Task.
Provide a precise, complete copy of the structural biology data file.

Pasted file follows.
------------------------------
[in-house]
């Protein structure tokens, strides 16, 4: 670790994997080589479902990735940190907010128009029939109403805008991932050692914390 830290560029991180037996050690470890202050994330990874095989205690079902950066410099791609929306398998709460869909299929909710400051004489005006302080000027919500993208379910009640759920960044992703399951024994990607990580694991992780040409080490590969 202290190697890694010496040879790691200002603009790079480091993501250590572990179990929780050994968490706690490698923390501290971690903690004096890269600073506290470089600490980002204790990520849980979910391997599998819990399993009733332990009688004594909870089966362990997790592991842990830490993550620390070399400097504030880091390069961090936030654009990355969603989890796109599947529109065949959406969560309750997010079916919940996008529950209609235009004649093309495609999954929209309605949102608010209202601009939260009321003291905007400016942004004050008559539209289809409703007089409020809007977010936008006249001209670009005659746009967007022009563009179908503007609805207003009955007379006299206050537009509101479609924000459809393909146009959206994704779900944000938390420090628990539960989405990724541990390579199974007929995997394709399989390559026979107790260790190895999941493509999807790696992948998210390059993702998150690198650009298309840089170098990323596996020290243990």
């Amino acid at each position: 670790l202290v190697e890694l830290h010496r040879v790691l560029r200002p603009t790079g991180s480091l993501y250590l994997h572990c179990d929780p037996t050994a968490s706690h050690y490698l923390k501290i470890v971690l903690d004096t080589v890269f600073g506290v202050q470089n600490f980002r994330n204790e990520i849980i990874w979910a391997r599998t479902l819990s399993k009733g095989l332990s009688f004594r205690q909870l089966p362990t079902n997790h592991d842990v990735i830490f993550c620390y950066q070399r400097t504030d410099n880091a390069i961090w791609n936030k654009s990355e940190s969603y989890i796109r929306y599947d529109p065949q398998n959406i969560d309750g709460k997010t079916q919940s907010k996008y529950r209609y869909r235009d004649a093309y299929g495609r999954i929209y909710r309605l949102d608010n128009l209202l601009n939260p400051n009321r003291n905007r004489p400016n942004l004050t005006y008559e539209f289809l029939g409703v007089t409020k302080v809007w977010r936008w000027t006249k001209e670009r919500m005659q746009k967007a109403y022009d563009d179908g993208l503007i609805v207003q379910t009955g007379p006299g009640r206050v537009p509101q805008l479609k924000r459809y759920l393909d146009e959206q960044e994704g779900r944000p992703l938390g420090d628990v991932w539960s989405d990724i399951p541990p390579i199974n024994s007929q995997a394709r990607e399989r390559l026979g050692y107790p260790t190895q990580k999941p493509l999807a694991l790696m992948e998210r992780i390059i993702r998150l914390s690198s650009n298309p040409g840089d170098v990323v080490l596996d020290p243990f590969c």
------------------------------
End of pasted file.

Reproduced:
[in-house]
């Protein structure tokens, strides 16, 4: 670790994997080589479902990735940190907010128009029939109403805008991932050692914390 830290560029991180037996050690470890202050994330990874095989205690079902950066410099791609929306398998709460869909299929909710400051004489005006302080000027919500993208379910009640759920960044992703399951024994990607990580694991992780040409080490590969 202290190697890694010496040879790691200002603009790079480091993501250590572990179990929780050994968490706690490698923390501290971690903690004096890269600073506290470089600490980002204790990520849980979910391997599998819990399993009733332990009688004594909870089966362990997790592991842990830490993550620390070399400097504030880091390069961090936030654009990355969603989890796109599947529109065949959406969560309750997010079916919940996008529950209609235009004649093309495609999954929209309605949102608010209202601009939260009321003291905007400016942004004050008559539209289809409703007089409020809007977010936008006249001209670009005659746009967007022009563009179908503007609805207003009955007379006299206050537009509101479609924000459809393909146009959206994704779900944000938390420090628990539960989405990724541990390579199974007929995997394709399989390559026979107790260790190895999941493509999807790696992948998210390059993702998150690198650009298309840089170098990323596996020290243990």
């Amino acid at each position: 670790l202290v190697e890694l830290h010496r040879v790691l560029r200002p603009t790079g991180s480091l993501y250590l994997h572990c179990d929780p037996t050994a968490s706690h050690y490698l923390k501290i470890v971690l903690d004096t080589v890269f600073g506290v202050q470089n600490f980002r994330n204790e990520i849980i990874w979910a391997r599998t479902l819990s399993k009733g095989l332990s009688f004594r205690q909870l089966p362990t079902n997790h592991d842990v990735i830490f993550c620390y950066q070399r400097t504030d410099n880091a390069i961090w791609n936030k654009s990355e940190s969603y989890i796109r929306y599947d529109p065949q398998n959406i969560d309750g709460k997010t079916q919940s907010k996008y529950r209609y869909r235009d004649a093309y299929g495609r999954i929209y909710r309605l949102d608010n128009l209202l601009n939260p400051n009321r003291n905007r004489p400016n942004l004050t005006y008559e539209f289809l029939g409703v007089t409020k302080v809007w977010r936008w000027t006249k001209e670009r919500m005659q746009k967007a109403y022009d563009d179908g993208l503007i609805v207003q379910t009955g007379p006299g009640r206050v537009p509101q805008l479609k924000r459809y759920l393909d146009e959206q960044e994704g779900r944000p992703l938390g420090d628990v991932w539960s989405d990724i399951p541990p390579i199974n024994s007929q995997a394709r990607e399989r390559l026979g050692y107790p260790t190895q990580k999941p493509l999807a694991l790696m992948e998210r992780i390059i993702r998150l914390s690198s650009n298309p040409g840089d170098v990323v080490l596996d020290p243990f590969c």